Interaction Design Patterns
Interaction design patterns are design patterns applied in the context human-computer interaction, describing common designs for graphical user interfaces.
A design pattern is a formal way of documenting a solution to a common design problem. The idea was introduced by the architect Christopher Alexander for use in urban planning and building architecture and has been adapted for various other disciplines, including teaching and pedagogy, development organization and process, and software architecture and design.
Though pattern descriptions vary somewhat, many pattern libraries include some common elements:
- Pattern Name: Choosing a clear and descriptive name helps people find the pattern and encourages clear communication between team members during design discussions.
- Pattern Description: Because short names like "one-window drilldown" are sometimes not sufficient to describe the pattern, a few additional lines of explanation (or a canonical screenshot) will help explain how the pattern works.
- Problem Statement: Written in user-centered language, this communicates what the user wants to achieve or what the challenge is to the end-user.
- Use When: "Context of use" is a critical component of the design pattern. This element helps people understand situations when the design pattern applies (and when it does not.)
- Solution: The solution should explain "how" to solve the problem, and may include prescriptive checklists, screenshots, or even short videos demonstrating the pattern in action.
- Rationale: Providing reasons "why" the pattern works will reinforce the solution, though time-pressed developers may prefer to ignore this explanation.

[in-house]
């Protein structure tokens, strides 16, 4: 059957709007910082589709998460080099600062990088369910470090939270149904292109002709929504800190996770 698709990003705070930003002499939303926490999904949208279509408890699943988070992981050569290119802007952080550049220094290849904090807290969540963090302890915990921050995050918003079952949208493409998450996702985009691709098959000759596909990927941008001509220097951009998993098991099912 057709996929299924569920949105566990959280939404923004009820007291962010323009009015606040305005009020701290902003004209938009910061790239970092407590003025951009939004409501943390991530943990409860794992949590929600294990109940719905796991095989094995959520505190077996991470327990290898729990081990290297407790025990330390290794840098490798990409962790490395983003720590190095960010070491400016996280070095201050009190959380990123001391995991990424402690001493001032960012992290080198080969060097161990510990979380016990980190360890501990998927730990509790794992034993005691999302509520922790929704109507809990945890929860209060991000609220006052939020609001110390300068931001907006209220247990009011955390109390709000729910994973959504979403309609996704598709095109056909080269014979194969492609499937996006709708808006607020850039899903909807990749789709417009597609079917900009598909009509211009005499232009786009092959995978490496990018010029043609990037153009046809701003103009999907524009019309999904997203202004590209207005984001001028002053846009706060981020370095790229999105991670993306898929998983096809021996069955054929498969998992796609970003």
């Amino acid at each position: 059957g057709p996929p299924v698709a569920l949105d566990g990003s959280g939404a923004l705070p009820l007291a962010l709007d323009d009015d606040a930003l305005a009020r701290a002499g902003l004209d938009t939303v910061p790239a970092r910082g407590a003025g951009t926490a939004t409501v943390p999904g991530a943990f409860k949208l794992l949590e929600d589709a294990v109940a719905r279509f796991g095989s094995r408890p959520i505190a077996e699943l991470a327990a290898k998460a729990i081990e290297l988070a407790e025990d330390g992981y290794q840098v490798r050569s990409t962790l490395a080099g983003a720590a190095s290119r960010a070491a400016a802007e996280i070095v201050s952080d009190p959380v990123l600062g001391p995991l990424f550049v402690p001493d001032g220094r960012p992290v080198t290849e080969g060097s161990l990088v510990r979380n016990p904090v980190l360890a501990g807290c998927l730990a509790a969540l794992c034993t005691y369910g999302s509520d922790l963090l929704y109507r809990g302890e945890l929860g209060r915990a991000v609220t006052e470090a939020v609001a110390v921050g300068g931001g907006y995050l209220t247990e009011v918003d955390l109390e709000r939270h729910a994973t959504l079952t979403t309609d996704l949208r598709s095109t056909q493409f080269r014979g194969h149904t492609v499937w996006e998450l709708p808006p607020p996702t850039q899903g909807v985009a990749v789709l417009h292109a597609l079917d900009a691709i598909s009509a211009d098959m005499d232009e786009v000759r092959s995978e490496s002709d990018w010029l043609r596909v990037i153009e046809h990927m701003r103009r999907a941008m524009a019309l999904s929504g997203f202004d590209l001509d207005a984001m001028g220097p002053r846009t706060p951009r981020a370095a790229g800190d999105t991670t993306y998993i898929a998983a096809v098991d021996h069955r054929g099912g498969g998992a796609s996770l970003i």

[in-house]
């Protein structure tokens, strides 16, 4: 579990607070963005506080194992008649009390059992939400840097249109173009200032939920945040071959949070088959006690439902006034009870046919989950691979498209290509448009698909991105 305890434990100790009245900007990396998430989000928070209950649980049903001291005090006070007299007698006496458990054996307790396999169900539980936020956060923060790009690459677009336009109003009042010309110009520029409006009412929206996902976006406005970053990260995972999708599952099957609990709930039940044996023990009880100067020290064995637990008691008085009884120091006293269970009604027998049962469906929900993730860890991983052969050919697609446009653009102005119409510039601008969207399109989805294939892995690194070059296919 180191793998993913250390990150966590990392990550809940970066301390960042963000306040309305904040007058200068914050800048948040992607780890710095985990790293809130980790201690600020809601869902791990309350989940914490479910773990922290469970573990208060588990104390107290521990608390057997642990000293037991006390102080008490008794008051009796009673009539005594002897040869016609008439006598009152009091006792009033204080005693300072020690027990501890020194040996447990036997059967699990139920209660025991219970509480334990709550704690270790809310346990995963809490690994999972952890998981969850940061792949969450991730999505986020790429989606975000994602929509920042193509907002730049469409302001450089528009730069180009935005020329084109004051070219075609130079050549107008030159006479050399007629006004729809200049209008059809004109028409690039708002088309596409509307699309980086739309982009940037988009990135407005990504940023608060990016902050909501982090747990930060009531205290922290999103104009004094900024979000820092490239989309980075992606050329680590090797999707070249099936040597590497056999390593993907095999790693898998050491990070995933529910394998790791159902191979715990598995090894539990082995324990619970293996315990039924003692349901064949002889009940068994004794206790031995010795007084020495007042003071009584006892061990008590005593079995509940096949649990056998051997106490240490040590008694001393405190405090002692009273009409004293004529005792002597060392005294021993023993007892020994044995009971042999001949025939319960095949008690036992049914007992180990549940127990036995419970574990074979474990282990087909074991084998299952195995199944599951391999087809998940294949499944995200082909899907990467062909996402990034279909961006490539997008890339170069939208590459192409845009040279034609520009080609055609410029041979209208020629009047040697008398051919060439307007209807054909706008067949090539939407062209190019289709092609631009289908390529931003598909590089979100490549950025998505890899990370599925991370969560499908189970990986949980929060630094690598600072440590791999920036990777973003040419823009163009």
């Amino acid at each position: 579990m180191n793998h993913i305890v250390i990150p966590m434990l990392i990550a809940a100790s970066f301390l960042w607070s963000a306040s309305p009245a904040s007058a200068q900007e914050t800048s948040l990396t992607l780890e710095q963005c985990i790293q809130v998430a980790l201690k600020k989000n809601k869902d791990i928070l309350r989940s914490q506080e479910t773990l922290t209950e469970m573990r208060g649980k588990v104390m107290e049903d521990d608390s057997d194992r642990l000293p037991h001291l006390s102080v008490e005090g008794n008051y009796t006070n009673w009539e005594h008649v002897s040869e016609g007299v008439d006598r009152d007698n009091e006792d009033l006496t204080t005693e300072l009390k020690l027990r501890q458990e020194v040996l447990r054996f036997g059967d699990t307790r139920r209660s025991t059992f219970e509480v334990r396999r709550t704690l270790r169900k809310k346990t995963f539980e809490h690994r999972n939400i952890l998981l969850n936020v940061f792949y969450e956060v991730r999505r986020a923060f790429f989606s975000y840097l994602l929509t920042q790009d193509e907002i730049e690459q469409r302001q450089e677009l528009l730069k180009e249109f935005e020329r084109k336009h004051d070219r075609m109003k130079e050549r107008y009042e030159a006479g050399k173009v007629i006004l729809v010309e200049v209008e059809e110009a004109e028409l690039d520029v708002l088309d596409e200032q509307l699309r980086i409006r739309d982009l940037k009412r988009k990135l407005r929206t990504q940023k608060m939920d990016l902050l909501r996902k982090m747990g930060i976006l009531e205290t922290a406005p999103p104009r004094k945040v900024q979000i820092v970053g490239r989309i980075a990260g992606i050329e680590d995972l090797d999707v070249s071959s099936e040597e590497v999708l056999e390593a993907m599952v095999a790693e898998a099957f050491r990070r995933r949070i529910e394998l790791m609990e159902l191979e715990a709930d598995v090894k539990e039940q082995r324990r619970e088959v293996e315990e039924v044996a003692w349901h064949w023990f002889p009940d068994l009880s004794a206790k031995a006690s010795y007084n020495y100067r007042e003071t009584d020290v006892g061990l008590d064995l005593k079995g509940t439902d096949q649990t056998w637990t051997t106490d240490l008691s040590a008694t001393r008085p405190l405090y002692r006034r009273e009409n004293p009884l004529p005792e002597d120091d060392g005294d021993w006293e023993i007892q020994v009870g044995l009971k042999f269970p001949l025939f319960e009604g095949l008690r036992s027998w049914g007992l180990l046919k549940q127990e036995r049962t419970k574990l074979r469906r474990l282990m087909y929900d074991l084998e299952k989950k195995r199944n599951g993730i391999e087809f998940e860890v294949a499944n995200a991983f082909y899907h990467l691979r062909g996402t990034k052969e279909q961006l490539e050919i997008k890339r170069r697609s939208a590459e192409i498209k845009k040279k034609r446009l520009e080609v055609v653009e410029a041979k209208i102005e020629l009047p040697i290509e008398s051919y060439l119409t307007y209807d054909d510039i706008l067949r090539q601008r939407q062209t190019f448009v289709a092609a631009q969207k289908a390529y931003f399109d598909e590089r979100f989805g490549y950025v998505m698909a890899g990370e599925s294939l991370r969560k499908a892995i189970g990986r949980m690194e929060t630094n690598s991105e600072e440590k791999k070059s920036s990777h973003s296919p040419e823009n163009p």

- Examples: Each example shows how the pattern has been successfully applied This is often accompanied by a screenshot and a short description.
- Comments: Including a place for team members to discuss the use of the pattern helps maintain an active resource and keeps the team engaged.
Pattern libraries can also include optional elements, depending on the needs of the team using them. These may include:
- Implementation Specifications: A style guide with detailed information about font sizes, pixel dimensions, colors, and wording for messages and labels can be helpful for developers.
- Usability Research: Any supporting research from usability tests or other user feedback should be captured. This can also include feedback from developers, customer service, or the sales team.
- Related Patterns: The pattern library may include similar patterns, or it may be organized into a hierarchy of parent and child patterns.
- Similar Approaches: Since there are likely to be many possible solutions to this problem, teams may want a place to capture similar alternatives.
- Source Code: If the code is modular enough to be reused, then it can be included in the library as well.